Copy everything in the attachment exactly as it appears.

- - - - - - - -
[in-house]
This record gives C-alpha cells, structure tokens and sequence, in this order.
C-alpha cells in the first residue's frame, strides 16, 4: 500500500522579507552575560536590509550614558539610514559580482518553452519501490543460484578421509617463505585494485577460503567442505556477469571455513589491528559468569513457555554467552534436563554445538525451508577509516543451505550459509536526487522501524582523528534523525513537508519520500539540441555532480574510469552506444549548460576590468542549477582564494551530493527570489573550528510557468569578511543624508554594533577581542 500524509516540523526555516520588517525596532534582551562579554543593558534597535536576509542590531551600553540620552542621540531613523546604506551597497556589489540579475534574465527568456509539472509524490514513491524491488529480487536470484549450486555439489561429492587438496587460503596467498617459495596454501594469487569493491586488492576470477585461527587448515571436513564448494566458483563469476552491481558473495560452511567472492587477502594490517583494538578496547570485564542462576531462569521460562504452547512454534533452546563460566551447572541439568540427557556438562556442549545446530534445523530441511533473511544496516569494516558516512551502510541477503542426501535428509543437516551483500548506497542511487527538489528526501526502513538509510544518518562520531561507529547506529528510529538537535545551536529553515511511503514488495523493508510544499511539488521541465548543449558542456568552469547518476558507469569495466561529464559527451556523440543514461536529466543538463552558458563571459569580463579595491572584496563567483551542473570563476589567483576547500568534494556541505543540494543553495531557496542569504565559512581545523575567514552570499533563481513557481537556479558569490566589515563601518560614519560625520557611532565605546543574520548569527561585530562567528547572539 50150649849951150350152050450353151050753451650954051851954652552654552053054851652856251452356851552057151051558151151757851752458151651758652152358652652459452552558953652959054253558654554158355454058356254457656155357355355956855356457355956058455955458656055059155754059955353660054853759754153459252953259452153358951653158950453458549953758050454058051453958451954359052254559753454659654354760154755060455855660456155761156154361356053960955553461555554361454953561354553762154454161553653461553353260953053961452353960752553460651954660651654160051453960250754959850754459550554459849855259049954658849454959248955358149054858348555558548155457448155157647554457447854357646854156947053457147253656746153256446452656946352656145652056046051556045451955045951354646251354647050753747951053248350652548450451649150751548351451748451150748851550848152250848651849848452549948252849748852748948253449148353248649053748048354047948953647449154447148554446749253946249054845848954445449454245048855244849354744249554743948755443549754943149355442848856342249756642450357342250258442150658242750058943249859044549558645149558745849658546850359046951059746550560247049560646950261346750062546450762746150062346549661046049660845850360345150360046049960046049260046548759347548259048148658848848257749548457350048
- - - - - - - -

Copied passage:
[in-house]
This record gives C-alpha cells, structure tokens and sequence, in this order.
C-alpha cells in the first residue's frame, strides 16, 4: 500500500522579507552575560536590509550614558539610514559580482518553452519501490543460484578421509617463505585494485577460503567442505556477469571455513589491528559468569513457555554467552534436563554445538525451508577509516543451505550459509536526487522501524582523528534523525513537508519520500539540441555532480574510469552506444549548460576590468542549477582564494551530493527570489573550528510557468569578511543624508554594533577581542 500524509516540523526555516520588517525596532534582551562579554543593558534597535536576509542590531551600553540620552542621540531613523546604506551597497556589489540579475534574465527568456509539472509524490514513491524491488529480487536470484549450486555439489561429492587438496587460503596467498617459495596454501594469487569493491586488492576470477585461527587448515571436513564448494566458483563469476552491481558473495560452511567472492587477502594490517583494538578496547570485564542462576531462569521460562504452547512454534533452546563460566551447572541439568540427557556438562556442549545446530534445523530441511533473511544496516569494516558516512551502510541477503542426501535428509543437516551483500548506497542511487527538489528526501526502513538509510544518518562520531561507529547506529528510529538537535545551536529553515511511503514488495523493508510544499511539488521541465548543449558542456568552469547518476558507469569495466561529464559527451556523440543514461536529466543538463552558458563571459569580463579595491572584496563567483551542473570563476589567483576547500568534494556541505543540494543553495531557496542569504565559512581545523575567514552570499533563481513557481537556479558569490566589515563601518560614519560625520557611532565605546543574520548569527561585530562567528547572539 50150649849951150350152050450353151050753451650954051851954652552654552053054851652856251452356851552057151051558151151757851752458151651758652152358652652459452552558953652959054253558654554158355454058356254457656155357355355956855356457355956058455955458656055059155754059955353660054853759754153459252953259452153358951653158950453458549953758050454058051453958451954359052254559753454659654354760154755060455855660456155761156154361356053960955553461555554361454953561354553762154454161553653461553353260953053961452353960752553460651954660651654160051453960250754959850754459550554459849855259049954658849454959248955358149054858348555558548155457448155157647554457447854357646854156947053457147253656746153256446452656946352656145652056046051556045451955045951354646251354647050753747951053248350652548450451649150751548351451748451150748851550848152250848651849848452549948252849748852748948253449148353248649053748048354047948953647449154447148554446749253946249054845848954445449454245048855244849354744249554743948755443549754943149355442848856342249756642450357342250258442150658242750058943249859044549558645149558745849658546850359046951059746550560247049560646950261346750062546450762746150062346549661046049660845850360345150360046049960046049260046548759347548259048148658848848257749548457350048